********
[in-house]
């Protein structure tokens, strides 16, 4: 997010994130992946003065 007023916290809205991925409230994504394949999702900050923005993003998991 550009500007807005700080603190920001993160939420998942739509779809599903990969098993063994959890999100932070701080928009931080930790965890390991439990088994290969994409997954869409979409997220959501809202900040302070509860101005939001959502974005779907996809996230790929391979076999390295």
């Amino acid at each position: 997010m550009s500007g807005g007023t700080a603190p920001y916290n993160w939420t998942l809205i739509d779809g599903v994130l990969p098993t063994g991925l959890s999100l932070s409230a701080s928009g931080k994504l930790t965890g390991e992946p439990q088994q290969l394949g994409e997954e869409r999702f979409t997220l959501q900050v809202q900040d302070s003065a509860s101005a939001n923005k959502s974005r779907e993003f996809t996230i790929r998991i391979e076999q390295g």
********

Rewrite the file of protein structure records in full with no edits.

[in-house]
């Protein structure tokens, strides 16, 4: 997010994130992946003065 007023916290809205991925409230994504394949999702900050923005993003998991 550009500007807005700080603190920001993160939420998942739509779809599903990969098993063994959890999100932070701080928009931080930790965890390991439990088994290969994409997954869409979409997220959501809202900040302070509860101005939001959502974005779907996809996230790929391979076999390295």
């Amino acid at each position: 997010m550009s500007g807005g007023t700080a603190p920001y916290n993160w939420t998942l809205i739509d779809g599903v994130l990969p098993t063994g991925l959890s999100l932070s409230a701080s928009g931080k994504l930790t965890g390991e992946p439990q088994q290969l394949g994409e997954e869409r999702f979409t997220l959501q900050v809202q900040d302070s003065a509860s101005a939001n923005k959502s974005r779907e993003f996809t996230i790929r998991i391979e076999q390295g």